This is the type of experiment that would run smoothly in a lab. But Carlson and Graf say they were actually able to learn more from the mistakes they made building it themselves.
“It was interesting because we kind of designed the whole thing, and we're still running into issues where we're having trouble stabilizing it so that it actually goes through the magnets [instead of] just swinging off the side and hitting the magnet,” Carlson says.
So, the team got some help from Ryan Hodge, Trinity’s dedicated machine shop technician, who’s always in the Makerspace, ready to help students with questions and roadblocks.
“Dr. Mehta and I and Angela worked on the blueprints a little bit, and then we went and talked to Ryan and he helped us with some of the logistics one step at a time.” Carlson says. “[Ryan] was like, ‘We’ll train you in this machine.’ And then we cut the aluminum, which was really awesome, and then we built it.”
Next, Mehta and his students took the results of these individual projects and prepped them for the stage. Mehta says his group polished up the most exciting and visually dynamic of the experiments, and prepared simple presentations on each one—all spoken in plain English.
There’s a Van de Graaff generator, students spinning on turntables with weights to demonstrate conservation of angular momentum, a bicycle wheel gyroscope, and yes— Mehta made his entrance jetting across the stage in a cart using a fire extinguisher.
Think of it as a magic show, but one where the performers actually get to explain how the tricks work.
“There's a lot of demystifying that we can do as far as what physics actually is and what a lot of these concepts are, because physics is a scary word for a lot of people,” Graf says. “This is a really cool way to bridge the gap between what [physicists] do and what other people do.”
Mehta has urged his students to approach the stage show component of the course as a dry run for giving presentations as researchers and professionals, regardless of career track.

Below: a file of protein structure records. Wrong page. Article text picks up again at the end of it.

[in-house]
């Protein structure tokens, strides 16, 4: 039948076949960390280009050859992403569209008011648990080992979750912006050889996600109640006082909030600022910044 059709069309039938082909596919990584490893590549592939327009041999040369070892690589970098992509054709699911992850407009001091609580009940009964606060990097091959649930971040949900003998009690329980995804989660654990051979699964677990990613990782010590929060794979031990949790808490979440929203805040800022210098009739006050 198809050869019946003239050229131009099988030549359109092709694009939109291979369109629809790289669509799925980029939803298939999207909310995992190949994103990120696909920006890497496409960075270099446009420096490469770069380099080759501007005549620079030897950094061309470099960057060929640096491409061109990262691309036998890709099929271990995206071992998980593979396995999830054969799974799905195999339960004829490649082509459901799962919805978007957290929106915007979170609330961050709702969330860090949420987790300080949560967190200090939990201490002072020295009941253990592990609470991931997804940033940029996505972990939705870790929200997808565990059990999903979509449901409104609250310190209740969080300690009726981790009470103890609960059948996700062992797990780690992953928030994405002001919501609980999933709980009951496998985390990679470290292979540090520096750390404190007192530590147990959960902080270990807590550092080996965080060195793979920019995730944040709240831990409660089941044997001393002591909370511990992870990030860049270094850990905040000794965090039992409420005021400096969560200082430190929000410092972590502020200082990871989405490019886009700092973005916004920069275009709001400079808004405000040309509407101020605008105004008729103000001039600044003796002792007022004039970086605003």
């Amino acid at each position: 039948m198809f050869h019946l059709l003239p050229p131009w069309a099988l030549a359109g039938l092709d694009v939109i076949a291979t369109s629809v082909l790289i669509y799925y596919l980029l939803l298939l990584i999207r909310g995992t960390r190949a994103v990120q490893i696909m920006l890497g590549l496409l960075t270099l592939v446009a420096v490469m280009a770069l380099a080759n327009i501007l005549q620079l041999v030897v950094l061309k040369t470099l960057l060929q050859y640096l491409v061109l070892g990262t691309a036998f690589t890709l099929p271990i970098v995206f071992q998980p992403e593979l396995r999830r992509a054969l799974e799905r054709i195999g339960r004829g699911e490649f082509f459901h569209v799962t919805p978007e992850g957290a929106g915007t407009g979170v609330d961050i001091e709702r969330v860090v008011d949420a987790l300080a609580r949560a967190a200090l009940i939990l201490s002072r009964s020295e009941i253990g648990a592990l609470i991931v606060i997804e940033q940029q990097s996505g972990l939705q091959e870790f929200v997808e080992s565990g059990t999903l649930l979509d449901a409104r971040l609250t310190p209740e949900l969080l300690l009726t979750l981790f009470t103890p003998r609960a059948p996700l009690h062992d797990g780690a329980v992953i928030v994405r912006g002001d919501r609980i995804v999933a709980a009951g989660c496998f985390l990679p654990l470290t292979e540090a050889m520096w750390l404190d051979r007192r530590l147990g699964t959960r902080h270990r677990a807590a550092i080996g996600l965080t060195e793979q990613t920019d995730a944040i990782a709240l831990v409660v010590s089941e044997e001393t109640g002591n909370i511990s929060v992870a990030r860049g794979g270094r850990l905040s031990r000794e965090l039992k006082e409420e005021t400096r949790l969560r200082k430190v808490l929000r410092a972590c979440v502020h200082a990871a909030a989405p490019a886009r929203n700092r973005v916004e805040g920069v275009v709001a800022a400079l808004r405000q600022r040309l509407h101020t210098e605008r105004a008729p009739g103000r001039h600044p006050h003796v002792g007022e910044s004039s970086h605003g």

“People who go on to careers in science and STEM have to communicate their ideas, whether research ideas or if they're going into teaching. Communicating technical information in a way that people can understand is a ubiquitous skill,” Mehta says. “I don't think it's restricted to the physical sciences. I would say that being able to communicate technical ideas to the general public is nowadays becoming even more important because science literacy is something that I think we really need to work on as a community.”
These skills are a fundamental part of Trinity’s approach to the liberal arts, where writing, speaking, and other forms of communication add value to the student experience regardless of major. And the chance to add these skills, Carlson says, is what makes taking a chance on courses like “Speaking Physics” worth the work.
“I figured public speaking was not my strong suit until this semester,” Carlson says. “But [Speaking Physics] ended up being really neat in ways that I did not expect it to be.”
As Carlson moves forward towards a career that will not involve physics, the unexpected dividends from taking a course like this will end up being just as important as some of the computer science classes in her major.
“I would say the biggest benefit is learning to manage your own project,” Carlson says. “You're trying to teach these big concepts [while] starting from scratch and figuring out how you want to … [build] that project from the ground up using whatever method you decide is best. And I think that that's going to be pretty reflective of things in the real world.”
Watch a complete recording of the performance at this link!